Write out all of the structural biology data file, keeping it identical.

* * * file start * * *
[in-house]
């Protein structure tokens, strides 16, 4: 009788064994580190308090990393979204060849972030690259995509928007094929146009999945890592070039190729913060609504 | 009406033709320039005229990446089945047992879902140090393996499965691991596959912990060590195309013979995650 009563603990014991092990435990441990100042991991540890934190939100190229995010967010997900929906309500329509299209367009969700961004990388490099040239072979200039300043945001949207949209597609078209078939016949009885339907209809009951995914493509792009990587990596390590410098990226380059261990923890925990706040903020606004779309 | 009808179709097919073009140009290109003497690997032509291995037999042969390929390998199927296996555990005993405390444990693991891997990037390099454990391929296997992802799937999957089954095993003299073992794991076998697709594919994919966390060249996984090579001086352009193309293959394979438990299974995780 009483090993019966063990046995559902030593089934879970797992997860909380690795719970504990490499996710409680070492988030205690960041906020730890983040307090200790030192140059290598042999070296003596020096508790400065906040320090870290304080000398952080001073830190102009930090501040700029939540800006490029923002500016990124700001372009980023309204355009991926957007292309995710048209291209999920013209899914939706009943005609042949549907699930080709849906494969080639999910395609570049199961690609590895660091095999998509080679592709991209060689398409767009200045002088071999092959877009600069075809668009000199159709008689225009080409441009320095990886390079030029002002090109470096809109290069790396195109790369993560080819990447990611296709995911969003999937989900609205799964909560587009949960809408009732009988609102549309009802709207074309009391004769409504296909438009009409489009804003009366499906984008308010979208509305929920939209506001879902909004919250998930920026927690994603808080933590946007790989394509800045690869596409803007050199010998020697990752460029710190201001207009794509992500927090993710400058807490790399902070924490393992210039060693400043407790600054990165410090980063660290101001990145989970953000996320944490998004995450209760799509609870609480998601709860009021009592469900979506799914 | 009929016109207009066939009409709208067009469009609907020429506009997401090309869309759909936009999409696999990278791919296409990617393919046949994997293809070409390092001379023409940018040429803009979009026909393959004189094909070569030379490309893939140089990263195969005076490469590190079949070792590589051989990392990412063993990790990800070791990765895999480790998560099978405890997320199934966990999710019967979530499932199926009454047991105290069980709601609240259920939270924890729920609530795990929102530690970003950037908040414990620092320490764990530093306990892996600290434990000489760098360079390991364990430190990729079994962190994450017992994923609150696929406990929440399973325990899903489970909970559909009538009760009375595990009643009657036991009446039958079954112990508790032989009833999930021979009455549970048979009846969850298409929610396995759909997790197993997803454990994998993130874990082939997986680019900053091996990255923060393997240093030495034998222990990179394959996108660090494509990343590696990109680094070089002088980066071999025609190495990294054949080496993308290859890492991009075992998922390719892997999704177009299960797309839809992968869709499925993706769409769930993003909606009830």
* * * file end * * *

[in-house]
């Protein structure tokens, strides 16, 4: 009788064994580190308090990393979204060849972030690259995509928007094929146009999945890592070039190729913060609504 | 009406033709320039005229990446089945047992879902140090393996499965691991596959912990060590195309013979995650 009563603990014991092990435990441990100042991991540890934190939100190229995010967010997900929906309500329509299209367009969700961004990388490099040239072979200039300043945001949207949209597609078209078939016949009885339907209809009951995914493509792009990587990596390590410098990226380059261990923890925990706040903020606004779309 | 009808179709097919073009140009290109003497690997032509291995037999042969390929390998199927296996555990005993405390444990693991891997990037390099454990391929296997992802799937999957089954095993003299073992794991076998697709594919994919966390060249996984090579001086352009193309293959394979438990299974995780 009483090993019966063990046995559902030593089934879970797992997860909380690795719970504990490499996710409680070492988030205690960041906020730890983040307090200790030192140059290598042999070296003596020096508790400065906040320090870290304080000398952080001073830190102009930090501040700029939540800006490029923002500016990124700001372009980023309204355009991926957007292309995710048209291209999920013209899914939706009943005609042949549907699930080709849906494969080639999910395609570049199961690609590895660091095999998509080679592709991209060689398409767009200045002088071999092959877009600069075809668009000199159709008689225009080409441009320095990886390079030029002002090109470096809109290069790396195109790369993560080819990447990611296709995911969003999937989900609205799964909560587009949960809408009732009988609102549309009802709207074309009391004769409504296909438009009409489009804003009366499906984008308010979208509305929920939209506001879902909004919250998930920026927690994603808080933590946007790989394509800045690869596409803007050199010998020697990752460029710190201001207009794509992500927090993710400058807490790399902070924490393992210039060693400043407790600054990165410090980063660290101001990145989970953000996320944490998004995450209760799509609870609480998601709860009021009592469900979506799914 | 009929016109207009066939009409709208067009469009609907020429506009997401090309869309759909936009999409696999990278791919296409990617393919046949994997293809070409390092001379023409940018040429803009979009026909393959004189094909070569030379490309893939140089990263195969005076490469590190079949070792590589051989990392990412063993990790990800070791990765895999480790998560099978405890997320199934966990999710019967979530499932199926009454047991105290069980709601609240259920939270924890729920609530795990929102530690970003950037908040414990620092320490764990530093306990892996600290434990000489760098360079390991364990430190990729079994962190994450017992994923609150696929406990929440399973325990899903489970909970559909009538009760009375595990009643009657036991009446039958079954112990508790032989009833999930021979009455549970048979009846969850298409929610396995759909997790197993997803454990994998993130874990082939997986680019900053091996990255923060393997240093030495034998222990990179394959996108660090494509990343590696990109680094070089002088980066071999025609190495990294054949080496993308290859890492991009075992998922390719892997999704177009299960797309839809992968869709499925993706769409769930993003909606009830």